Community-based Partnered Research

New Directions in Mental Health Services Research

Published In: Ethnicity & Disease, v. 22, suppl. 1, Summer 2011, p. S1-8-S2-16

Posted on RAND.org on June 01, 2011

by Margarita Alegria, Yuting Wong, Norah Mulvaney-Day, Anna Nillni, Enola Proctor, Michael Nickel, Loretta Jones, Bonnie Green, Paul Koegel, Aziza Wright, Kenneth B. Wells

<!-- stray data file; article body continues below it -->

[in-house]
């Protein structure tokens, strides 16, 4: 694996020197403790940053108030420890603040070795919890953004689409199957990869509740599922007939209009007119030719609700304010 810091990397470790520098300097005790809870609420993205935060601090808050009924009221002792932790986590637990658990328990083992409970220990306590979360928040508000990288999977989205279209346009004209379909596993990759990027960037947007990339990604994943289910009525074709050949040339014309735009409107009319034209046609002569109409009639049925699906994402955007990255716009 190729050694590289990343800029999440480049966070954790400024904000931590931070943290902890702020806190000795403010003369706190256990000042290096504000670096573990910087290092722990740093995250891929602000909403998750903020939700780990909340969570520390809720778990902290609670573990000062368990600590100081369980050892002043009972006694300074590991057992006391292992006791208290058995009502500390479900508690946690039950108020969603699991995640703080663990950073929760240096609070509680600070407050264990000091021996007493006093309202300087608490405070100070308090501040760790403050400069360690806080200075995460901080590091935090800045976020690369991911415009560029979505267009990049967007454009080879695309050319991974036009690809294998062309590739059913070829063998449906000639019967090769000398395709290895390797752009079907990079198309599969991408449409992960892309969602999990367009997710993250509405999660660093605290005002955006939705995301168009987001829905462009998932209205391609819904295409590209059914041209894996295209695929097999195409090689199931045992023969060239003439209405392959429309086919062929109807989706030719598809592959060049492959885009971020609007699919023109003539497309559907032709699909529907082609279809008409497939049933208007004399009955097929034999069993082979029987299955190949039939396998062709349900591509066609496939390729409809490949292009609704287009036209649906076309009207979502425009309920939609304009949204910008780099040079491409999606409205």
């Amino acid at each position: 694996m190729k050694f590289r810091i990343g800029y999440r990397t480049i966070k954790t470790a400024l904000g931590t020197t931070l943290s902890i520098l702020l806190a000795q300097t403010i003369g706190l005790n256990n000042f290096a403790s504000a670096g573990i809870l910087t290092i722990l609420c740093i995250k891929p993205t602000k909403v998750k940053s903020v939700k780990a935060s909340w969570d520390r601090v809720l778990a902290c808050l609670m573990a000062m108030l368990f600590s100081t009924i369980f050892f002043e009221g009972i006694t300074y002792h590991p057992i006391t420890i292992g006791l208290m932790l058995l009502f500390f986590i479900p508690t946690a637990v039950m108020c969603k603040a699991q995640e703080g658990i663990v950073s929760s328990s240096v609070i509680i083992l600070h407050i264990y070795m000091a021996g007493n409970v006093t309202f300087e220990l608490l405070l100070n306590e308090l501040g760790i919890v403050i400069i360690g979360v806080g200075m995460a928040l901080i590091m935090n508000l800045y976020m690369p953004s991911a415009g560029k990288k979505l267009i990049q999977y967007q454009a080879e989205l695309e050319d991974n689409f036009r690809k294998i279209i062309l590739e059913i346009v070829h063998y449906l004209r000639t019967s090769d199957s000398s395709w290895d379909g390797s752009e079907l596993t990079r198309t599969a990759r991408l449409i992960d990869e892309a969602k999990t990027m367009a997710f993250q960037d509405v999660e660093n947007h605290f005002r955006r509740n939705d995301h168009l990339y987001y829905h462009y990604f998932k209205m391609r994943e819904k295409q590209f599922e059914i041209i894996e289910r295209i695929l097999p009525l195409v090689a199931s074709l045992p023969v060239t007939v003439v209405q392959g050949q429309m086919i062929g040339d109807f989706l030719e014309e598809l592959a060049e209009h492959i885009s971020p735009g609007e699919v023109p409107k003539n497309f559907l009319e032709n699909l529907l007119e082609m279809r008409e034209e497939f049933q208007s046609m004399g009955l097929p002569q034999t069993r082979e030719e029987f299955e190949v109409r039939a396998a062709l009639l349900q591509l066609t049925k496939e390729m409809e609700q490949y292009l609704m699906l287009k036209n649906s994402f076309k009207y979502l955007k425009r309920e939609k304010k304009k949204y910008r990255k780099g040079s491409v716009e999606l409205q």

OBJECTIVE: Community-based participatory research has the potential to improve implementation of best practices to reduce disparities but has seldom been applied in mental health services research. This article presents the content and lessons learned from a national conference designed to stimulate such an application. DESIGN: Mental health program developers collaborated in hosting a two-day conference that included plenary and break-out sessions, sharing approaches to community-academic partnership development, and preliminary findings from partnered research studies. Sessions were audiotaped, transcribed and analyzed by teams of academic and community conference participants to identify themes about best practices, challenges faced in partnered research, and recommendations for development of the field. Themes were illustrated with selections from project descriptions at the conference. SETTING AND PARTICIPANTS: Participants, representing 9 academic institutions and 12 community-based agencies from four US census regions, were academic and community partners from five research centers funded by the National Institute of Mental Health, and also included staff from federal and non-profit funding agencies. RESULTS: Five themes emerged: 1) Partnership Building; 2) Implementing and Supporting Partnered Research; 3) Developing Creative Dissemination Strategies; 4) Evaluating Impact; and 5) Training. CONCLUSIONS: Emerging knowledge of the factors in the partnership process can enhance uptake of new interventions in mental health services. Conference proceedings suggested that further development of this field may hold promise for improved approaches to address the mental health services quality chasm and service disparities.

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